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How to Cellar Beer

How to Cellar Beer

If you have been involved in the craft beer community for any length of time, I’m sure you have seen or heard of someone bragging about enjoying a 2008 vintage of an extremely limited-release Barleywine. Maybe you’ve seen a post on social media of someone showing off a 15-year-old Russian Imperial Stout. You may be wondering, “Can that beer really be as good or better than it was when you bought it?” With the help of a beer cellar, the answer is yes. With proper storage and maintenance in a beer cellar, that vintage bottle of Sierra Nevada Bigfoot Barleywine will mature and change within its bottle in fascinating ways. In this article, I’ll explain how to cellar beer, why any true beer connoisseur should have a cellar and the effects cellaring has on different beer styles.

A good beer cellar does not have to be fancy. Key factors include maintaining a steady temperature, restricting the amount of light that can reach the beer and having ample storage space for the beers you want to age. If your cellar doesn’t meet these requirements, you could end up with an oxidized, light-struck mess that will leave you severely disappointed after all that time you put into aging expensive limited releases or white whale one-offs.

Temperature is the first, and probably most difficult, hurdle to address. A quality beer cellar will be able to hold a steady temperature that is cooler than standard room temperature. Different beers tend to age best at different temperatures. For example, darker and high alcohol beers like Barleywines and Russian Imperial Stouts age best at temperatures in the 50°-60°F range (10°-15°C), while sour and wild beers tend to do better in the 45°-50°F (7°-10°C) range. Most people choose to cellar in that middle range to hit the best of both worlds and try to maintain a 50°F (10°C) temperature at all times.

Most basements have a cool corner tucked away that would make a good spot for a beer cellar. If you must, you can install a small air conditioning unit in an enclosed area to maintain that cooler temperature. Refrigerators may at first sound like an ideal place to cellar beer, as they will easily keep the beer cool and provide minimal light exposure. The reality is refrigerators are not ideal for long-term storage because they are designed to pull away moisture and can lead to drying out corks. You are much better off storing those beers on shelving in a cool area and reserving that fridge for the short-term storage of beers you are serving.

The next consideration in creating a good beer cellar is light exposure: Make sure your beer cellar is not near a window or fluorescent light. Maintaining a dark environment so that your beer does not become light-struck, or “skunked,” is paramount. Even beer in brown bottles can become light-struck when being aged for long periods. Brown bottles do provide more protection than green or clear, but even a brown bottle exposed to years of light will become light-struck. Light in the ultraviolet spectrum, from either sunlight or fluorescent lighting, will react with the iso-humulones from the hops, cleaving the molecule into a sulfur-like compound that smells faintly like a skunk.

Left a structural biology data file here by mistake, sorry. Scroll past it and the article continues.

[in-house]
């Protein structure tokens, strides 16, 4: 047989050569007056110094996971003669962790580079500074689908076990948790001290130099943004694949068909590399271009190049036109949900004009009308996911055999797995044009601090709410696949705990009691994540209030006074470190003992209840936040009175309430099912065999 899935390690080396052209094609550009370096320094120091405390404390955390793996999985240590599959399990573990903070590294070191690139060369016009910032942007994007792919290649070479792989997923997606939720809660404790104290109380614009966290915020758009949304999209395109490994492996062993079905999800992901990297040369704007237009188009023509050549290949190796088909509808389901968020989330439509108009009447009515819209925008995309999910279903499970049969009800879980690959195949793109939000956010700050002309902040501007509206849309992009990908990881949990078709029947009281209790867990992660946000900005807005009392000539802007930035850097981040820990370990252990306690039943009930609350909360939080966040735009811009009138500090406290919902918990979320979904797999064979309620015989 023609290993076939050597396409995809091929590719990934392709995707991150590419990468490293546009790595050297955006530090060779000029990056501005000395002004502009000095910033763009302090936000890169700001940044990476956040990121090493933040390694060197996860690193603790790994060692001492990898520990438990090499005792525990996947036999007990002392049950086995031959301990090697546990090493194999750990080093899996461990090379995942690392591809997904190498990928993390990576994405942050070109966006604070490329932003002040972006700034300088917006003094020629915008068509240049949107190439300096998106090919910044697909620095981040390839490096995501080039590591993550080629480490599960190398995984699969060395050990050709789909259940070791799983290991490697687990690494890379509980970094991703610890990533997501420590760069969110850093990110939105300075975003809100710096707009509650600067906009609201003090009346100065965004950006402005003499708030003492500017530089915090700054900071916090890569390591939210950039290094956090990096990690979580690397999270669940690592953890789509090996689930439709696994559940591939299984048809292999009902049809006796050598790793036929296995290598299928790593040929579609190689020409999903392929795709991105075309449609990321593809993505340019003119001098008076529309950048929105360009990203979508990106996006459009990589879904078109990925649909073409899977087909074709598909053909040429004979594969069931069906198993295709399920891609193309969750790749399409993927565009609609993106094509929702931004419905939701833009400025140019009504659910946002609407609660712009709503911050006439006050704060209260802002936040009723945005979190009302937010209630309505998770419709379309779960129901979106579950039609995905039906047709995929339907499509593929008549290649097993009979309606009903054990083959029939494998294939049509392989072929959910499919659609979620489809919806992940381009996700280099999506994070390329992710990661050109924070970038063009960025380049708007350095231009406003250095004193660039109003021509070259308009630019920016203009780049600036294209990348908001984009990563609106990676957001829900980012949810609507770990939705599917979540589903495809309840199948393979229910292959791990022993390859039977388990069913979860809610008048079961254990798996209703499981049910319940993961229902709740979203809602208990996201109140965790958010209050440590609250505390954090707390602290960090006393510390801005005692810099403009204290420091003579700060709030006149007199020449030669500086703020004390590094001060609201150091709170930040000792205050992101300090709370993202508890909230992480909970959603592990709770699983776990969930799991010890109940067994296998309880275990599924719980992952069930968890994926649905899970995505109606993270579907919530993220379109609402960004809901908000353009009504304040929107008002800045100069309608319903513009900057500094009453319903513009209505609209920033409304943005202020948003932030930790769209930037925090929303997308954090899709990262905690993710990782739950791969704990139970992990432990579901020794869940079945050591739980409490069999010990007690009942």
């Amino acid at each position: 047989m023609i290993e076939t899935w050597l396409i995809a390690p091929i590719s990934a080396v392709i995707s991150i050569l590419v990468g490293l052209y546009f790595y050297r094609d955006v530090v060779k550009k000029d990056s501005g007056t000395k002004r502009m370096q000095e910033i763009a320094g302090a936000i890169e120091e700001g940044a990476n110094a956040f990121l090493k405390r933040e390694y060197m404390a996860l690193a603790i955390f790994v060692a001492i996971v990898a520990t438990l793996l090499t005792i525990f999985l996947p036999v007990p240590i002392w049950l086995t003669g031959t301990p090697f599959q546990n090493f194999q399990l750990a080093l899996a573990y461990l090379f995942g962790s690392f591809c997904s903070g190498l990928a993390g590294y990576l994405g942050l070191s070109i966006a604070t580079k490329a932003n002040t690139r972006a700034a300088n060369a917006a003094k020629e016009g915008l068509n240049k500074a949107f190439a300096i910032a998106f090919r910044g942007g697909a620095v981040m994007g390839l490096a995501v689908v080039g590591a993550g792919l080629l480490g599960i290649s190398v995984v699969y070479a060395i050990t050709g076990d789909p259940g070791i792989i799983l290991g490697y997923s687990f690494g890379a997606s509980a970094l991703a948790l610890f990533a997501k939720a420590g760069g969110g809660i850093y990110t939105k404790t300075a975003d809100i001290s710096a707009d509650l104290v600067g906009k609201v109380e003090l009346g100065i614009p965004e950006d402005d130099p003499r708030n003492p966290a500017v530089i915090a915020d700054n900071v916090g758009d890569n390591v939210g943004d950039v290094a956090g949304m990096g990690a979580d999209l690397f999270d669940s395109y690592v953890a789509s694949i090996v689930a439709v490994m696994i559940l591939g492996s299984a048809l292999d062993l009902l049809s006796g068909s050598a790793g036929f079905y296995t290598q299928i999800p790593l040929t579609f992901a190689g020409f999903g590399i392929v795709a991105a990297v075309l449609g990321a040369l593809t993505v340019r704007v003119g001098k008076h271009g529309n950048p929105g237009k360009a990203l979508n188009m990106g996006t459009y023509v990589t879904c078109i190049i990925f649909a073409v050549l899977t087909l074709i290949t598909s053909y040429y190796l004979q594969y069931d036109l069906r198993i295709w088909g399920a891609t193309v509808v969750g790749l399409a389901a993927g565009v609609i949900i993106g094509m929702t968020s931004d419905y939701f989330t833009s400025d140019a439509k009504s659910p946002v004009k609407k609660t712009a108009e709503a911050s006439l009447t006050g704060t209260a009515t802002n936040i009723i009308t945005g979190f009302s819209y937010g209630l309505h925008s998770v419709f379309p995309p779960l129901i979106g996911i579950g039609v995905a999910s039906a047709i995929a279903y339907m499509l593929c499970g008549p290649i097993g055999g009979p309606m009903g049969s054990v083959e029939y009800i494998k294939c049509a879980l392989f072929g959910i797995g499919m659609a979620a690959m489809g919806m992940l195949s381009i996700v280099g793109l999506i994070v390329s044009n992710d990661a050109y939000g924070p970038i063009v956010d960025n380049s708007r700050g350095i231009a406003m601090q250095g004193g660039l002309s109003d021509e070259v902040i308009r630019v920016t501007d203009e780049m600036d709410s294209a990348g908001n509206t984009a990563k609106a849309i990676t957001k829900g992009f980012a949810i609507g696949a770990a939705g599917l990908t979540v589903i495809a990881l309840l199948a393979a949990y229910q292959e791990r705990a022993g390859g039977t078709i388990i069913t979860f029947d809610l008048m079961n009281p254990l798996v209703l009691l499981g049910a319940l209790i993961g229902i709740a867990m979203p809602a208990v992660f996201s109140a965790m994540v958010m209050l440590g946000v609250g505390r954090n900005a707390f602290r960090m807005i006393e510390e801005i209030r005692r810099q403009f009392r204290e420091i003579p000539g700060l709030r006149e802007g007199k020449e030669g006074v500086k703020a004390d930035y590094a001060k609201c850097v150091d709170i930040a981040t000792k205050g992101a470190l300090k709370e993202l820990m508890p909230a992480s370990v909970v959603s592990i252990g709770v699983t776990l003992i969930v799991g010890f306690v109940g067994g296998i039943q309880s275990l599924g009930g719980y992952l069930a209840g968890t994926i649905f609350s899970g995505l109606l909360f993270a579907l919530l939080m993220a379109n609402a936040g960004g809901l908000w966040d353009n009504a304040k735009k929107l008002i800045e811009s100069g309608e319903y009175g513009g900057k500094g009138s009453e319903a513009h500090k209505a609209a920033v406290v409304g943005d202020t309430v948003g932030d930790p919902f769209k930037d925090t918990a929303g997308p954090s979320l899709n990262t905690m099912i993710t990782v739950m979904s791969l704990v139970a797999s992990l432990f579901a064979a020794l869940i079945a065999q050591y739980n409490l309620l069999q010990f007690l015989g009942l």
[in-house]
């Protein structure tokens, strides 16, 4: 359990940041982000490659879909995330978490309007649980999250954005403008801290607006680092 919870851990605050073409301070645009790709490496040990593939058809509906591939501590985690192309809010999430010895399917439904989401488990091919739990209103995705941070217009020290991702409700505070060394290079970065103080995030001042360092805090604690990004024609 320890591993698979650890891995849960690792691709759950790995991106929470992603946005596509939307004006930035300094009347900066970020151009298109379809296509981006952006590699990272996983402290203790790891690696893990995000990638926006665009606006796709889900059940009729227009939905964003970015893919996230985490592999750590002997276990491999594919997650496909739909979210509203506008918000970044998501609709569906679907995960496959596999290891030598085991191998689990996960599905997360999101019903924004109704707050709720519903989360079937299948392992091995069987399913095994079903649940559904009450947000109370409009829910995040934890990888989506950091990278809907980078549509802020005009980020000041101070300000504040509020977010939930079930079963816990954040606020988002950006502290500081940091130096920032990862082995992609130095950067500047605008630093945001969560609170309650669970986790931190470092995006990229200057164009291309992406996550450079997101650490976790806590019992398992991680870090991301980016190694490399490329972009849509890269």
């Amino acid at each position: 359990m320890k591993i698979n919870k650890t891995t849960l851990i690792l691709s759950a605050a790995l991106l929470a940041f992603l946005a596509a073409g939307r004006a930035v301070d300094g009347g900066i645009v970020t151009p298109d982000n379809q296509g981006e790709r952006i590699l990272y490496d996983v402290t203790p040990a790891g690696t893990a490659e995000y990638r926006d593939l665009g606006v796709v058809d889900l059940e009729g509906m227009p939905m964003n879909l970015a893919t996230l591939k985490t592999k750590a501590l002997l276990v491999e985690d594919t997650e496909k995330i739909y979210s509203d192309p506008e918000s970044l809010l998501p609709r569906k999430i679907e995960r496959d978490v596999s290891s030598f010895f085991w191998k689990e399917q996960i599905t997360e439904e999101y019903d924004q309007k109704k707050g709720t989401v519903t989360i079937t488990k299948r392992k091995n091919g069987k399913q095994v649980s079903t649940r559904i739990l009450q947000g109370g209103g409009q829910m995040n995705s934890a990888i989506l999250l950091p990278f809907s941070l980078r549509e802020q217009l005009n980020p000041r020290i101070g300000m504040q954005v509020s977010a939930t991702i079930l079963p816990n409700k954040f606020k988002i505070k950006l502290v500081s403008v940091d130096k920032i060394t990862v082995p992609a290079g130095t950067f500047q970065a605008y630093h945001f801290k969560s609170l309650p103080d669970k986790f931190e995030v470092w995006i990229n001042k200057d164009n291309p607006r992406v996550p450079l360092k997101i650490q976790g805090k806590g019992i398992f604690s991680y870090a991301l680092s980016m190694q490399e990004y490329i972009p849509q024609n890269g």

dark beer cellar with multiple vertical tastings
Maintaining a dark environment in your cellar so that beer does not become light-struck or “skunked” is paramount.


Third is having ample storage for your beer, and I don’t just mean having enough shelf space to store the hundreds of beers you will accumulate as your hoarding cellaring begins – vertical space is almost extremely important. A common misconception is that beer should be cellared on its side, particularly corked beers, because wine is cellared on its side. But there has been no evidence that laying beer on its side to store is beneficial. In fact, it does more harm than good. Cellaring beer on its side exposes the beer to oxidation because of increased surface area exposure as the beer bottle or can lays flat. With wine, you want some of that oxidation to occur, and long ago, corks would dry out a lot faster than they do today. Wines are still aged on their side, but beer should be stored upright.

You also want to have ample shelf space for the number of bottles you plan to cellar, as it’s much easier to store the beers in an organized manner with the right amount of space. You can separate your collection by ABV, by beer style or by brewery. Trust me when I say there should be a method to your madness – organizing your cellar will help you plan out tastings in the future and allow you to see exactly what you have on hand – or what beer styles you should focus on obtaining.